Workplace accidents could also lead to other types of injuries, such as sprains and strains or broken bones.
When seeking compensation for the loss of a limb, it is vital that you collect sufficient evidence. This will need to show that you suffered your amputation due to a relevant third party breaching their duty of care.
Some examples of the evidence that could help support your claim include:
- Video footage of the accident that resulted in either a traumatic amputation or the need to have the limb surgically removed. For example, from CCTV.
- Photographs from the accident scene or of your injuries.
- A copy of your medical records stating the type of injury you suffered, and the treatment required.
- The contact details of anyone who saw the incident so they can provide a witness statement later into the claiming process.
In addition to obtaining sufficient evidence, you will need to start your claim within the three-year personal injury claims time limit. This is set by the Limitation Act 1980. However, there are some exceptions to this.
Please call our advisors today to find out more about the limitation period exceptions or anything else you might like to know about loss of limb claims.
While there is no official amputation compensation chart for UK claims, the Judicial College Guidelines (JCG) can be used to help evaluate general damages for an amputation claim. General damages is compensation for the pain and suffering caused by the injury.
The JCG contains several listings for loss of limb injuries alongside bracketed compensation amounts. Some of these are shown in the table below. However, every payout is affected by various factors, so do not take the figures shown as guaranteed.
|Leg Injuries||(a) Amputations (i)||Both legs have been amputated above the knee. Or one leg has been amputated above the knee and the other below.||£240,790 to £282,010|
|Leg Injuries||(a) Amputations (ii)||Both legs have been amputated below the knee. Factors such as phantom pain and psychological issues will affect how much is awarded.||£201,490 to £270,100|
|Leg Injuries||(a) Amputations (iii)||One leg has been amputated above the knee.||£104,830 to £137,470|
|Leg Injuries||(a) Amputations (iv)||One leg has been amputated below the knee. Whether the amputation had any complications will affect how much is awarded..||£97,980 to £132,990|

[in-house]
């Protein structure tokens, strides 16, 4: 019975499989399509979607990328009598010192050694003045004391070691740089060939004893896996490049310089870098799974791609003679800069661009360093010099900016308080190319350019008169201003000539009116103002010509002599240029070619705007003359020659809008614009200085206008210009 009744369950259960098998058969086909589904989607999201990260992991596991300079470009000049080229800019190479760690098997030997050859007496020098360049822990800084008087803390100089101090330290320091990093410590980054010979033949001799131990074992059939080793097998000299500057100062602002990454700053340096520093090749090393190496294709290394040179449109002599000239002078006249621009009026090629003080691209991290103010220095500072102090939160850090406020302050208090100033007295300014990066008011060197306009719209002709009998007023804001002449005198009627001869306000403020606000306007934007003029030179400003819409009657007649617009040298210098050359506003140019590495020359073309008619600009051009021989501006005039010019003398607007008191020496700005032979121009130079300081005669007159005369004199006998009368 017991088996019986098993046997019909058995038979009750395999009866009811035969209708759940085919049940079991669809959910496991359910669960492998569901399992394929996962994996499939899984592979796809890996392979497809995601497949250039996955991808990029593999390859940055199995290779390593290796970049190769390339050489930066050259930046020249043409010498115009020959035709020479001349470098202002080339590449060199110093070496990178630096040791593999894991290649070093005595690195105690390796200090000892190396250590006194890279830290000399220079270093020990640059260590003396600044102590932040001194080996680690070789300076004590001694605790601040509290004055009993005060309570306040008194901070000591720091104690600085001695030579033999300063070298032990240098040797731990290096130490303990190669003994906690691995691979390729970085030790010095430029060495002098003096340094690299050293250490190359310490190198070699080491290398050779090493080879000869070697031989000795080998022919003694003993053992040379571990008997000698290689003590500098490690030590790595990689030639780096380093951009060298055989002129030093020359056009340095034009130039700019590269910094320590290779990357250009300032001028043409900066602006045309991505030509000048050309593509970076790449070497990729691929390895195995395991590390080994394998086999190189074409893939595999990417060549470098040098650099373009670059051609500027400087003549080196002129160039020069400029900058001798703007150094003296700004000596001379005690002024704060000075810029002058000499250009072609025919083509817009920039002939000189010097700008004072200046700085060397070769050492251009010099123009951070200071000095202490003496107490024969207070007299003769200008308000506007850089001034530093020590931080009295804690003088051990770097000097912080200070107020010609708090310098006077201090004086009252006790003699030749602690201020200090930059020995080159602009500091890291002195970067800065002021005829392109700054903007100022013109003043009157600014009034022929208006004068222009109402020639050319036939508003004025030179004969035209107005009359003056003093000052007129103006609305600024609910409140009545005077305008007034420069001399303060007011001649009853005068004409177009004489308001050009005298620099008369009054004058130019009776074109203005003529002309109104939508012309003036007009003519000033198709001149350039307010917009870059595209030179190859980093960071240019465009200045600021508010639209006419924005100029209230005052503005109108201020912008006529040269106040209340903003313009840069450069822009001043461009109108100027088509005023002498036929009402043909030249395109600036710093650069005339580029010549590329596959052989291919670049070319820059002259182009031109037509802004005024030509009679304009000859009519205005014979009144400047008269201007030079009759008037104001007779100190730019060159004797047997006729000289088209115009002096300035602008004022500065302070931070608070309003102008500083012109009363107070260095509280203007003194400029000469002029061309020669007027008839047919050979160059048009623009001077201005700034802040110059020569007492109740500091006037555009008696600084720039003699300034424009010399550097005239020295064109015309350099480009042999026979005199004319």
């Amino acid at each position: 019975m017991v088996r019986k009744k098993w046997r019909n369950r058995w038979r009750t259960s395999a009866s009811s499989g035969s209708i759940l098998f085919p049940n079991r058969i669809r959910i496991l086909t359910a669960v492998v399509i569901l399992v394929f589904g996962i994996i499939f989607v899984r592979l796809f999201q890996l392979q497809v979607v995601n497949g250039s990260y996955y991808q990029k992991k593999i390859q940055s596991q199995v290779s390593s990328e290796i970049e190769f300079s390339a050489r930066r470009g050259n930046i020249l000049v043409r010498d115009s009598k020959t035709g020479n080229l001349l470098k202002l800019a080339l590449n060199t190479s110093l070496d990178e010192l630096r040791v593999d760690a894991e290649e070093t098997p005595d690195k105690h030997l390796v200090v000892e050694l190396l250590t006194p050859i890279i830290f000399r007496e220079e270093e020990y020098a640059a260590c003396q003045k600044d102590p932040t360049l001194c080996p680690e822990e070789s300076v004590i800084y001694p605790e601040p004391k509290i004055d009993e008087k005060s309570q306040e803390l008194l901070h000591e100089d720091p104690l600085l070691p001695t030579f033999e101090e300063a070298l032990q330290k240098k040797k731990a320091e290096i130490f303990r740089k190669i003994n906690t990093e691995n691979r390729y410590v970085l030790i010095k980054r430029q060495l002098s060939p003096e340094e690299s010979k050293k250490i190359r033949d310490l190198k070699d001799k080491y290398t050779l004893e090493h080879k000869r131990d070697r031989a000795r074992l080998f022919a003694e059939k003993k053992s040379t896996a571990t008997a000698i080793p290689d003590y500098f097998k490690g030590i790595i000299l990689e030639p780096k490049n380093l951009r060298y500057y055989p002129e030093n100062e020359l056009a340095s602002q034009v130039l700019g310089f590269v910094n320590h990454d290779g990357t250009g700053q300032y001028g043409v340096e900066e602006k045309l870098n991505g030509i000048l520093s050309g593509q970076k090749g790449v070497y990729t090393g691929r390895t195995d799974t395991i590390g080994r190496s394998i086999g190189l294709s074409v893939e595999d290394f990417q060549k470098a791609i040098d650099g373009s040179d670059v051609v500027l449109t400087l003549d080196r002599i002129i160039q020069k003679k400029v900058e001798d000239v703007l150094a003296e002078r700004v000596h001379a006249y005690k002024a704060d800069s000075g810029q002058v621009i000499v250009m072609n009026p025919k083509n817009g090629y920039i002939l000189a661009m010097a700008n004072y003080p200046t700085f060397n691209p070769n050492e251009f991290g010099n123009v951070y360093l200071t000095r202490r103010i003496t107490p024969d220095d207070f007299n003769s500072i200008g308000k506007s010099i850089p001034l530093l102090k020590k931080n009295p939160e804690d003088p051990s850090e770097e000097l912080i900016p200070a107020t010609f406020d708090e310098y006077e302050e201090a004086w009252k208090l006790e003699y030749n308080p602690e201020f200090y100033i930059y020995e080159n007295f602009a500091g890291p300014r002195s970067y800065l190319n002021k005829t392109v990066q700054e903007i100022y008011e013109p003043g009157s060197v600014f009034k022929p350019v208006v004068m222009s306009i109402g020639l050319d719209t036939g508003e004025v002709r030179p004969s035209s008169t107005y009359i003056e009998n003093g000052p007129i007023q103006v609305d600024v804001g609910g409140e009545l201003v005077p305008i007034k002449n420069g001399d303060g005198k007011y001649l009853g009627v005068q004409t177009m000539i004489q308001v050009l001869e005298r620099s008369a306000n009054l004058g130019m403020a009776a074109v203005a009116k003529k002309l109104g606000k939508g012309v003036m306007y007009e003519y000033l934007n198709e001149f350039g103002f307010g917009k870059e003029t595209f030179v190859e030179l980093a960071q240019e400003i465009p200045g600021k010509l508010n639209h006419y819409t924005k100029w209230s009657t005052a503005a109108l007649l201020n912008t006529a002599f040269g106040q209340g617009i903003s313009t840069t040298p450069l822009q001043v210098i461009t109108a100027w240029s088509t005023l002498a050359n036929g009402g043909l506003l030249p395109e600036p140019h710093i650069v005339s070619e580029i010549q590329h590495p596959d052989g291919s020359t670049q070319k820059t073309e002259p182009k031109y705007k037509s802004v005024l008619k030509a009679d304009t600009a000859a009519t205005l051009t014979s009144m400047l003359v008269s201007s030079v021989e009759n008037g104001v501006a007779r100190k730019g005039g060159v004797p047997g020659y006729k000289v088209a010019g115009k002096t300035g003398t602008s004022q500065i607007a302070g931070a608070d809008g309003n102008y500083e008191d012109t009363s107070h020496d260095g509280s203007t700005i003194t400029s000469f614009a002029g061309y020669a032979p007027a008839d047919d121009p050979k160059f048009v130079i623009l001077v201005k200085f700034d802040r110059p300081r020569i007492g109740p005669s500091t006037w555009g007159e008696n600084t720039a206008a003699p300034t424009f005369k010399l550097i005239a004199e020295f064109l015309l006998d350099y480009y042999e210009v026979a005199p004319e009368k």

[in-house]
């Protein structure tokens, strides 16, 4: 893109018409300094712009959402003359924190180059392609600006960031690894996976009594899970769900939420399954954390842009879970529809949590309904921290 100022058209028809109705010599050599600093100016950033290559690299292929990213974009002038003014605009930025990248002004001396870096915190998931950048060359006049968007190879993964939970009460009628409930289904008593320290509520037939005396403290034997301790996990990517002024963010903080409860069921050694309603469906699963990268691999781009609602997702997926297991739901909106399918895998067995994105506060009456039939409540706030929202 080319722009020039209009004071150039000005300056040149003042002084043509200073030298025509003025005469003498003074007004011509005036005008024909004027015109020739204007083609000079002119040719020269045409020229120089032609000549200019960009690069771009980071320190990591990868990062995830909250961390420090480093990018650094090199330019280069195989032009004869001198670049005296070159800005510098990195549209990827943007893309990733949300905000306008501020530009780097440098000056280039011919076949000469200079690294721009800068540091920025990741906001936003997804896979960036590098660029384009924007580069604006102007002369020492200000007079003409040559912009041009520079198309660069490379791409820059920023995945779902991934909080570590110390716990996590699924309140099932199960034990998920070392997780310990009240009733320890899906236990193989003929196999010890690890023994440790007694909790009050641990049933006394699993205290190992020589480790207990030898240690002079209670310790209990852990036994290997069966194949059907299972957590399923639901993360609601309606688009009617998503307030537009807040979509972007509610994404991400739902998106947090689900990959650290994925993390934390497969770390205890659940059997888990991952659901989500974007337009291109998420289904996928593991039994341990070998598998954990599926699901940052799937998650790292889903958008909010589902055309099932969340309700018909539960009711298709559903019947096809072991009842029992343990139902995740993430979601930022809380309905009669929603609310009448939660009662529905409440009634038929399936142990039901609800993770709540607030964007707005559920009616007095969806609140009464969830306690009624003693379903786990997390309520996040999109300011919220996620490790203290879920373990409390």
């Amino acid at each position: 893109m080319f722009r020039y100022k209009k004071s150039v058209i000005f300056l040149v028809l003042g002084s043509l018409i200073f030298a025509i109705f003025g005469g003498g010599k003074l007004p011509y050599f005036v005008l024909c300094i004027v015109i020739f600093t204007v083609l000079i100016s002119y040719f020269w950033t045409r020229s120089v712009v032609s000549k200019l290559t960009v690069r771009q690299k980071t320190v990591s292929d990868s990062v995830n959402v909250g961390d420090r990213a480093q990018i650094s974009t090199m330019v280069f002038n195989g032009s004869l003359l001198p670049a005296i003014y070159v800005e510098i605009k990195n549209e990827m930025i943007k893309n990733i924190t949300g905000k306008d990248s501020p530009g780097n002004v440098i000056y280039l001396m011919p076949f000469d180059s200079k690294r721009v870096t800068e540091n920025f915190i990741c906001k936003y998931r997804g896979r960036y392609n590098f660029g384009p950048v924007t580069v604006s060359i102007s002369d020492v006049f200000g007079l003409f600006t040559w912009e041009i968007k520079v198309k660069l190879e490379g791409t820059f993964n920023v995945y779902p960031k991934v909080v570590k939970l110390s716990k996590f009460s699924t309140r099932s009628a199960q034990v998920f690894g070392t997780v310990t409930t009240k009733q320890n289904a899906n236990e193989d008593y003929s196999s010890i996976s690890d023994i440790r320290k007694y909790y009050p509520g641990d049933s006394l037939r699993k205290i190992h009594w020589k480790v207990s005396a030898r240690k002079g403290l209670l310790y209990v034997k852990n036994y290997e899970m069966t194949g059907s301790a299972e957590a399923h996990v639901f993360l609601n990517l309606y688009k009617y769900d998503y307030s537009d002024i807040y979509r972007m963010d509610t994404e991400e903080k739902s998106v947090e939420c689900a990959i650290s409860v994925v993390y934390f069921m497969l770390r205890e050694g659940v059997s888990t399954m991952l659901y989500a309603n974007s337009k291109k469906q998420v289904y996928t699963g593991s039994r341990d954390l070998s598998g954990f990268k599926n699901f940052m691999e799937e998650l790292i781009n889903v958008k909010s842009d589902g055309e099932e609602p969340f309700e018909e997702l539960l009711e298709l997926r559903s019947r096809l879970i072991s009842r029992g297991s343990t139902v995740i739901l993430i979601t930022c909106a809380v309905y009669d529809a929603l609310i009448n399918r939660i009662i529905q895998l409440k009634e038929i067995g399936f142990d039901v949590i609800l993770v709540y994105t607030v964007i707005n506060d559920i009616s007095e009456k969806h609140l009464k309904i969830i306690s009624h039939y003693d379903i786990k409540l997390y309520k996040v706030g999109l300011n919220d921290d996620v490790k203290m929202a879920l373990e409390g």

|Arm Amputation||(a)||Both arms have been amputated.||£240,790 to £300,000|
|Arm Amputation||(b)(i)||One arm has been amputated at the shoulder.||Not less than £137,160|
|Arm Amputation||(b)(ii)||This involves cases where one arm is amputated above the elbow. If an above elbow amputation creates difficulties when using a prosthetic, this will bring a higher award.||£109,650 to £130,930|
|Arm Amputation||(b)(iii)||This involves cases where one arm is amputated below the elbow. Severe phantom pains will attract higher compensation amounts.||£96,160 to £109,650|
Additionally, you could be able to seek special damages, which is compensation for the financial effect your loss of limb may have had on you. If your lost limb has resulted in:
- Lost earnings
- Care or treatment costs
- Needing to purchase aids to help you cope with your injury
- Travel expenses
Then you could seek compensation for these losses in the form of special damages. Please reach out to one of our advisers to learn more about what could be included in your loss of limb compensation.
A No Win No Fee solicitor from our panel could help you make a leg amputation claim, provided your case is valid. Using their experience and knowledge, they’ll ensure all bases of your claim are covered. Additionally, they may offer you a Conditional Fee Agreement (CFA). This is a type of No Win No Fee arrangement, and means you won’t have to pay your solicitor any service fees upfront or during the claims process. Additionally, you will not have to pay them for their work if your claim is unsuccessful.
If your claim succeeds, you will pay your solicitor a success fee. This is a percentage of your compensation that is subjected to a legal cap.
To discuss your claim for loss of limb compensation, or to potentially be connected with a solicitor from our panel, you can contact our advisors by:
Thank you for reading our guide on loss of limb compensation claims. We hope you found it helpful. For more relevant resources, see below.
Local Council Personal Injury Claims Guide – A guide on claiming against the local council after a public accident.
Amputated Forefoot Compensation Claims Guide – An article outlining how much you could claim after an amputated forefoot.
Nerve Damage Compensation Claims Guide – A guide on how to claim compensation after nerve damage.
Health and Safety Executive – Britain’s regulator on safety at work.
Limbless Association – A registered charity aiming to support those living with limb loss.
Statutory Sick Pay – An overview of statutory sick pay and how you can access it after an accident has led to a loss of wages.
Royal Society for the Prevention of Accidents – A charity that aims to reduce the rate of accidental injury through advice and guidance.
We hope that our article on how much compensation for a loss of limb you could claim has been useful. You can get in touch with our advisors here at Public Interest Lawyers if you would like more advice or other support on amputation claims. You can find our contact details to reach us within this guide.
Article by AO